Loop input

A method of carrying out teacher training / development sessions in which the trainer carries out activities for training that have the same design and focus as activities for use in the language learning classroom. For example, a training course could start off with a Find Someone Who activity about teachers’ use of ice-breakers and mingling in class. The trainer would then go on to refer to this activity when discussing the use of icebreakers / mingling activities / communicative activities. Loop input mirrors the activity in focus and allows participants to experience it and reflect on that experience.


"On my training course the teacher once made us do an activity in which we had to put cards into two different categories: advantages and disadvantages of doing categorising activities.  She then suggested how we could use categorising activities in class and asked us what our opinion of doing them had been. I later found out that this was called a loop input approach to training – it’s a method that really helps you understand and evaluate different techniques."

Further reading

Woodward, T. (1991). Models and Metaphors in Language Teacher Training: Loop Input and Other Strategies. Cambridge: Cambridge University Press.

Woodward, T. (2003). Key concepts in ELT: loop Input. ELT Journal 57/3.






A lexicon is the set of vocabulary that makes up a language. The grammar of a  language and its lexicon are often considered its key components. Different professions and subjects are also said to have their own lexicon, as are individual children and language learners. Some experts only include individual words in a lexicon, others include chunks and collocations.


"A young child’s lexicon will be very different from that of an adult language learner."

Further reading

Fitzpatrick, T. and Barfield, A. (2009) Lexical Processing in Second Language Learners: Papers and Perspectives in Honour of Paul Meara (Second Language Acquisition. Multilingual Matters.

Nation, P. (2001). Learning Vocabulary in Another Language. Cambridge: Cambridge University Press.





Lexical set

A lexical set is a set of words that all relate to the same topic or situation, for example, words for furniture, words for describing graphs, words for describing different kinds of movement. Vocabulary teaching at beginner or elementary levels is often based around lexical sets.


"Here are some possible words from the lexical set for reading: books, blogs, text, to read, to skim, to scan, page, print, ink, printing, font size, glasses."

Here are some for the lexical set for cooking: boil, stir, stew, burn, mix, saucepan, bowl, recipe, spoon, oven.

Further reading

Nation, P. (2011). Learning Vocabulary in Lexical Sets: Dangers and Guidelines. TESOL Journal 9/2.

Thornbury, S. (2006) An A-Z of ELT. Oxford: Macmillan.

Wells, J.C. (1982). Accents of English. Cambridge: Cambridge University Press.





Lexical cohesion

Lexical cohesion refers to the lexical devices used in spoken or written discourse to help join texts together. These devices include lexical chains, lexical sets, repetition of words, substitution and ellipsis.


"The lexical cohesion in this sentence is in italics: I went to Paris as a child. I remember it as a very lovely city. Cities though are full of problems these days so I imagine the capital of France is too now."

Further reading

Flowerdew, J. and Mahlberg, M. (2009). Lexical Cohesion and Corpus Linguistics. Amsterdam: John Benjamins.

Halliday, M.A.K; and Ruqayia Hasan (1976). Cohesion in English. London: Longman.

Hoey, Michael (1991): Patterns of Lexis in Text. Oxford: OUP.

Thornbury, S. (2006) An A-Z of ELT. Oxford: Macmillan.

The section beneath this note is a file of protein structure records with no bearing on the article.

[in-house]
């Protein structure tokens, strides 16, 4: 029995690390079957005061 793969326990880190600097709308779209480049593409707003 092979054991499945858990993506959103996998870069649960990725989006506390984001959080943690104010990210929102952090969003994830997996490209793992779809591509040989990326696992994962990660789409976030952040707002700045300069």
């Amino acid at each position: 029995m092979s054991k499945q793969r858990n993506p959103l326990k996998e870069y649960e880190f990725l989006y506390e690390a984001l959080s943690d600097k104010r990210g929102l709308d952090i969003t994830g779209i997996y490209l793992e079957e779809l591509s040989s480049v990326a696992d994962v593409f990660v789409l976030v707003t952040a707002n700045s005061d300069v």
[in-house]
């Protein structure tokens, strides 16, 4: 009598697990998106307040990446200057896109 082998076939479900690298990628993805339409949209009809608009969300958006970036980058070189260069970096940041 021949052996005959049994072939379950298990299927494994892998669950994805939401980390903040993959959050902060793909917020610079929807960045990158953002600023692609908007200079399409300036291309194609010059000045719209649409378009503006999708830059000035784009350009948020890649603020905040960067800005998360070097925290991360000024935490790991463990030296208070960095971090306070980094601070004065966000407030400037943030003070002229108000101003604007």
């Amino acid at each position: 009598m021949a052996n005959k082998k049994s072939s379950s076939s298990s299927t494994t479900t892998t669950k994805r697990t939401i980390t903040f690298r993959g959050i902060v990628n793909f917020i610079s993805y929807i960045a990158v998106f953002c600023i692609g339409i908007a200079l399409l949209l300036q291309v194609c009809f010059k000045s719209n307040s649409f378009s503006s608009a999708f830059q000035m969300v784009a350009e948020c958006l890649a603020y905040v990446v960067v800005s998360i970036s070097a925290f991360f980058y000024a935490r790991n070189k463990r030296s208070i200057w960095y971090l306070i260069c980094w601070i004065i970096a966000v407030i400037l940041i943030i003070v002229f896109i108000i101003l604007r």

Lexical chain

A lexical chain is a series of words used in a text that are linked to the same lexical field, including synonyms and related terms. A lexical chain is one source of cohesion in a text.


"In the sentence 'Elephants have long trunks and tusks, which distinguish elephants from many other animals’, ‘elephant’, ‘trunks’, ‘tusks’, and ‘animals’ all form a lexical chain in that they all relate to the lexical field of elephants."

Further reading

Thornbury, S. (1997). About Language. Cambridge: Cambridge University Press.

Thornbury, S. (2005) Beyond the Sentence. Oxford: Macmillan.




Learning outcome

A learning outcome is a statement (often in a lesson plan or syllabus) of what a learner is expected to know or be able to do, and to what degree, at the end of a lesson or course as a result of successful learning of the focus of the lesson or course. Learner outcomes can be used to tell learners what they will be learning. They are also used to shape lesson activities and guide the content of assessment.


"Thinking about learning outcomes when you are planning your lesson and writing a lesson plan really helps the teacher to see if what they intend to teach is at the right level for their learners."

Further reading

Burns, A. and Richards, J.(2012). Pedagogy and Practice in Second Language Teaching. Cambridge: Cambridge University Press.

Richards, J. (2013). Curriculum approaches in language teaching: forward, central and backward design. RELC Journal 44/1.





Learner training

Learner training involves teaching learners how to carry out the strategies that enable them to become better learners, and often more autonomous learners. Examples of these strategies are: writing down new words on vocabulary cards, taking advantage of all opportunities to use the target language, repeating new words to yourself, listening out for specific grammatical features.


"I once had a student who needed no learner training - she already kept beautifully organised files, noted down new words, asked questions when she didn’t understand, listened to all available radio and TV programmes, had an English study buddy etc etc. She was remarkable and made very rapid progress."

Further reading

Ellis, G. and Sinclair, B. (1989). Learning to Learn English. Cambridge, Cambridge University Press.

Griffiths, G. (2007). Language learning strategies: students' and teachers' perceptions. ELT Journal 61/2. Oxford University Press.

O’Malley, J. and Chamot, A.(1990).  Learning Strategies in Second Language Acquisition. Cambridge: Cambridge University Press.